My answers include:

  • Fundraising is essentially a sales role, and that sales is all about people and building relationships.
  • I've always had very strong communication skills and genuinely love working directly with people. This was what led me to work in social care from day one.
  • My talent for writing was always evident whilst working in social care as I love the report writing side of the job, and that I wanted to explore another aspect of writing by working as a freelance journalist
  • My successful, sold out, events that I organised.
  • Working with committees, volunteers, corporate sponsors, and supporters.
  • My social care experience supervising staff, dealing with clients, parents, guardians, and multi-disciplinary teams directly prepared me for working in fundraising.
  • Fantastic volunteers I worked with who helped make these events so successful but that ultimately, I wanted to return to my first love, social care, as I feel it is where my heart lies.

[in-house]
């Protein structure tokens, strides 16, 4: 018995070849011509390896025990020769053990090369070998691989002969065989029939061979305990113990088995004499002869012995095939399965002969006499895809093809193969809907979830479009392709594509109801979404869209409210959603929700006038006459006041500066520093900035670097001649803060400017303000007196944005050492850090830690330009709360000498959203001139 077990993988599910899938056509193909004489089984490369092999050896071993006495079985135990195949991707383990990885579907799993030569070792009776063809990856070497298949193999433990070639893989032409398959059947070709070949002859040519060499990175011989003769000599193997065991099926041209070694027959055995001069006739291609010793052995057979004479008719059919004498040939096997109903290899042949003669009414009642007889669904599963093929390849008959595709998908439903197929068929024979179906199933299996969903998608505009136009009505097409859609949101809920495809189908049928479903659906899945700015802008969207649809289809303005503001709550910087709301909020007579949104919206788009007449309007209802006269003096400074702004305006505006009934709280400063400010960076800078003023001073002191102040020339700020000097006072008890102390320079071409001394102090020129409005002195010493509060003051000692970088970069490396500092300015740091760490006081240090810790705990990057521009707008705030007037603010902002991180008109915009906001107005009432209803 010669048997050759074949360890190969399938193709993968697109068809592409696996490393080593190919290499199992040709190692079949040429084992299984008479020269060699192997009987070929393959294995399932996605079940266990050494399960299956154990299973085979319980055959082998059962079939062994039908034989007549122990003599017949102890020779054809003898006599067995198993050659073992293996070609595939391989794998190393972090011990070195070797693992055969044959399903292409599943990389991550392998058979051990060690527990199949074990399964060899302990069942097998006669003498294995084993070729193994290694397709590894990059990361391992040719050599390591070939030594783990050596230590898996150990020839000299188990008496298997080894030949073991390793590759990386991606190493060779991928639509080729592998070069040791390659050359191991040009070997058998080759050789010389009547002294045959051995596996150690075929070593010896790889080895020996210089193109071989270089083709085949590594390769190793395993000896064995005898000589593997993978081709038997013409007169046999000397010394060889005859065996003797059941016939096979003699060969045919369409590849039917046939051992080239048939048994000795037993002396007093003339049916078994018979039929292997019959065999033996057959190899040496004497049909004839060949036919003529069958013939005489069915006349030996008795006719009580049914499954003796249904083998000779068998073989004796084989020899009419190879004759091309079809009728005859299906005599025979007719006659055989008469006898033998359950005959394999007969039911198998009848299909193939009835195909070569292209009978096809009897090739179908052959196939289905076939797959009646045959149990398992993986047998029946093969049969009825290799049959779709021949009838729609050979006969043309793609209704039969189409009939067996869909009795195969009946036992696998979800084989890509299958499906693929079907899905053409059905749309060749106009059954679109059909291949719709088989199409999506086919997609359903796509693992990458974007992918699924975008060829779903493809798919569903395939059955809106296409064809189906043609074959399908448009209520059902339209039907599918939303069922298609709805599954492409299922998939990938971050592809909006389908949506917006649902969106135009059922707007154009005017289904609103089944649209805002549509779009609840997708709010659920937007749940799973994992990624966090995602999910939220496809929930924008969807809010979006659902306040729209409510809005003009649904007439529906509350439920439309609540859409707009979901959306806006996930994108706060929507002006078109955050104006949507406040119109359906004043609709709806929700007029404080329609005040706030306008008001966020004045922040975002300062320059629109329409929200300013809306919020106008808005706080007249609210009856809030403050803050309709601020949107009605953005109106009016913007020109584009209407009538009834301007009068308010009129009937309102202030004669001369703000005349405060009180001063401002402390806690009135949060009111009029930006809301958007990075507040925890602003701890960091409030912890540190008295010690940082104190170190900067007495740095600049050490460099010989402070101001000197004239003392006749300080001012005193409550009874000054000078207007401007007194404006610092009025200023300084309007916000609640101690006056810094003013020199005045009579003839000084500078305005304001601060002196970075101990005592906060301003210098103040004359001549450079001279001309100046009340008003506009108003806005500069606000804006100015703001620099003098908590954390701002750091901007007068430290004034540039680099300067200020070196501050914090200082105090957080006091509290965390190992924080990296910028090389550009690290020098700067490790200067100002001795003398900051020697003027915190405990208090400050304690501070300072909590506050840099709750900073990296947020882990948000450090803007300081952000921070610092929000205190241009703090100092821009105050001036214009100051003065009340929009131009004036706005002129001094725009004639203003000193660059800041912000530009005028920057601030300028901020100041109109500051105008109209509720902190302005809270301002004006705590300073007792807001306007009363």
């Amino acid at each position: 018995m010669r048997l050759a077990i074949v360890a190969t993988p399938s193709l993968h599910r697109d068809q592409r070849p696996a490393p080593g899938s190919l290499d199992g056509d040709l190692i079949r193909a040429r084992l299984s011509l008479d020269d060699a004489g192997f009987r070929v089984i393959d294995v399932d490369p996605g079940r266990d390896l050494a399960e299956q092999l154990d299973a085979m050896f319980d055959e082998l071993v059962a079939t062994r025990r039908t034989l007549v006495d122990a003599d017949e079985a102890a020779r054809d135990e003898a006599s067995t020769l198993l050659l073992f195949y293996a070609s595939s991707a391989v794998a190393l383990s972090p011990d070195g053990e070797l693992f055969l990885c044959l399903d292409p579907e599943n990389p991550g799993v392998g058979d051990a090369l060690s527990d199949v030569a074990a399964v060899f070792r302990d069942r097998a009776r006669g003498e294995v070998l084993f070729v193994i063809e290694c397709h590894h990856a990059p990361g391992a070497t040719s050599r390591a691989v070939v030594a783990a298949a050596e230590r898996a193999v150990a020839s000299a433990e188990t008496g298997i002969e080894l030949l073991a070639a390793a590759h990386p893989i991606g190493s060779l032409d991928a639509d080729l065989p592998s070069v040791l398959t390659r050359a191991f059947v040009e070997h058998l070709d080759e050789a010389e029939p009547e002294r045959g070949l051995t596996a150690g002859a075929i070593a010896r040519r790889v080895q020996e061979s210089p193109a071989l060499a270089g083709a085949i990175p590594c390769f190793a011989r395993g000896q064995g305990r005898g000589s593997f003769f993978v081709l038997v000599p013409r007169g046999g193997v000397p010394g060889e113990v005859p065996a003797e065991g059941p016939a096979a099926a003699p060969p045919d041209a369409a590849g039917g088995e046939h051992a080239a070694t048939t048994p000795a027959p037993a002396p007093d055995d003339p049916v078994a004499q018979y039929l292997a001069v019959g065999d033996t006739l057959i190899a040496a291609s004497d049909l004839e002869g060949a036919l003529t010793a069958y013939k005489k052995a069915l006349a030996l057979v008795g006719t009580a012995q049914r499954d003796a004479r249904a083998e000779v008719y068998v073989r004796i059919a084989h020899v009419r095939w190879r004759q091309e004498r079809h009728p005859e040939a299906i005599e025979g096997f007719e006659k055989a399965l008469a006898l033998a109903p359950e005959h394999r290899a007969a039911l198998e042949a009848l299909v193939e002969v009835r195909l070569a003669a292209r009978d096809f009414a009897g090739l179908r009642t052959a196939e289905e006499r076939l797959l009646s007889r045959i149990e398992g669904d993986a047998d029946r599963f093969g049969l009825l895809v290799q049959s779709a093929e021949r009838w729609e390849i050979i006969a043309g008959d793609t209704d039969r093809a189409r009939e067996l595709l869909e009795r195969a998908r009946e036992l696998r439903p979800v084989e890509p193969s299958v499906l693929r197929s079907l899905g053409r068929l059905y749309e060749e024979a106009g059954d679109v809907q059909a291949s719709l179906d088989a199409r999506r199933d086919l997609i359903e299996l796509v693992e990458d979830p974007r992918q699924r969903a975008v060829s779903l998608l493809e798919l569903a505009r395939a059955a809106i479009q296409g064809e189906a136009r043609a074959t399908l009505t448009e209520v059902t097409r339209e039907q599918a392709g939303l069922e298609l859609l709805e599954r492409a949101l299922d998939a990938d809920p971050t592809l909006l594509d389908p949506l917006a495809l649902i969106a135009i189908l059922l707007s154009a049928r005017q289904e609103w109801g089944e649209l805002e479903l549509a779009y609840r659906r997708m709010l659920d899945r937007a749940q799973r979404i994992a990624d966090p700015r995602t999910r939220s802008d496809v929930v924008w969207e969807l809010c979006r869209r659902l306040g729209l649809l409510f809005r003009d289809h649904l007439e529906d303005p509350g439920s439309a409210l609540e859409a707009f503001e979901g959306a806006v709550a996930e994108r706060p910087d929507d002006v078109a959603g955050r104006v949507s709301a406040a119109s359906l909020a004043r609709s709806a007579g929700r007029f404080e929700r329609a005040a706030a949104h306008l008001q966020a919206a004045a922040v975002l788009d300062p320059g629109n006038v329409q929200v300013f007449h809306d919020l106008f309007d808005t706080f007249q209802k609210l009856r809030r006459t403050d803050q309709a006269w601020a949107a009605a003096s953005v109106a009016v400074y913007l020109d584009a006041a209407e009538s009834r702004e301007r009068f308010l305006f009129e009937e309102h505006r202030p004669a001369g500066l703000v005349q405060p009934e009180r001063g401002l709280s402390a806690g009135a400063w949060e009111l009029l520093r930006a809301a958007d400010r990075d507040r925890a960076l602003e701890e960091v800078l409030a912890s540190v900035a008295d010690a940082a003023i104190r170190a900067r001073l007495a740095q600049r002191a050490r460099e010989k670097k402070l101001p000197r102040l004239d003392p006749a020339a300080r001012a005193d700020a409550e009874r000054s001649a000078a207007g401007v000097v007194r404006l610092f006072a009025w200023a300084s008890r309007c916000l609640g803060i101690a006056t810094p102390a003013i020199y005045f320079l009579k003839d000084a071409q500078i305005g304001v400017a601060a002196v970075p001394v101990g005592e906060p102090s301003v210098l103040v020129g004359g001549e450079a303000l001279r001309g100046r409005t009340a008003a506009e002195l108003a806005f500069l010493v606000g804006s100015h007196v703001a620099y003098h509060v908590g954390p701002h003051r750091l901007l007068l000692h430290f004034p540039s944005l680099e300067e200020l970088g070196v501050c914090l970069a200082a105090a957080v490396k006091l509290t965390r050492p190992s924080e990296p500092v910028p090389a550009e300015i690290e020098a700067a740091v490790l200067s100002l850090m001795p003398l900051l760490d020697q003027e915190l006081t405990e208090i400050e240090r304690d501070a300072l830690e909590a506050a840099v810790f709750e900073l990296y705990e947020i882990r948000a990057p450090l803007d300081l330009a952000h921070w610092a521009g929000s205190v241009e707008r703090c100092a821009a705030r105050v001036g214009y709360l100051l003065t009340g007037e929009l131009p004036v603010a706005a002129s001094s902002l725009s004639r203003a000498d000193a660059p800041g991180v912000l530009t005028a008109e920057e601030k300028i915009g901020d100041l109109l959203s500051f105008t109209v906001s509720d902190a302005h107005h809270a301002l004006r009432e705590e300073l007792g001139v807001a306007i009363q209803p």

• ---------------

    As social care practitioners, it can sometimes feel like we are expected to be Super Man, complete with special super hero powers and abilities.

    Whilst I agree it does take a certain type of personality to be a really great social care practitioner, it’s important to remember that at the end of the day, we are human just like everybody else and may need to take time out to recharge our batteries from time to time.

    It took a career ‘gap year’ to make me appreciate just how rewarding social care is as a career, and I can’t wait to return to it.

    It seems the old adage is true; a change really is as good as a rest.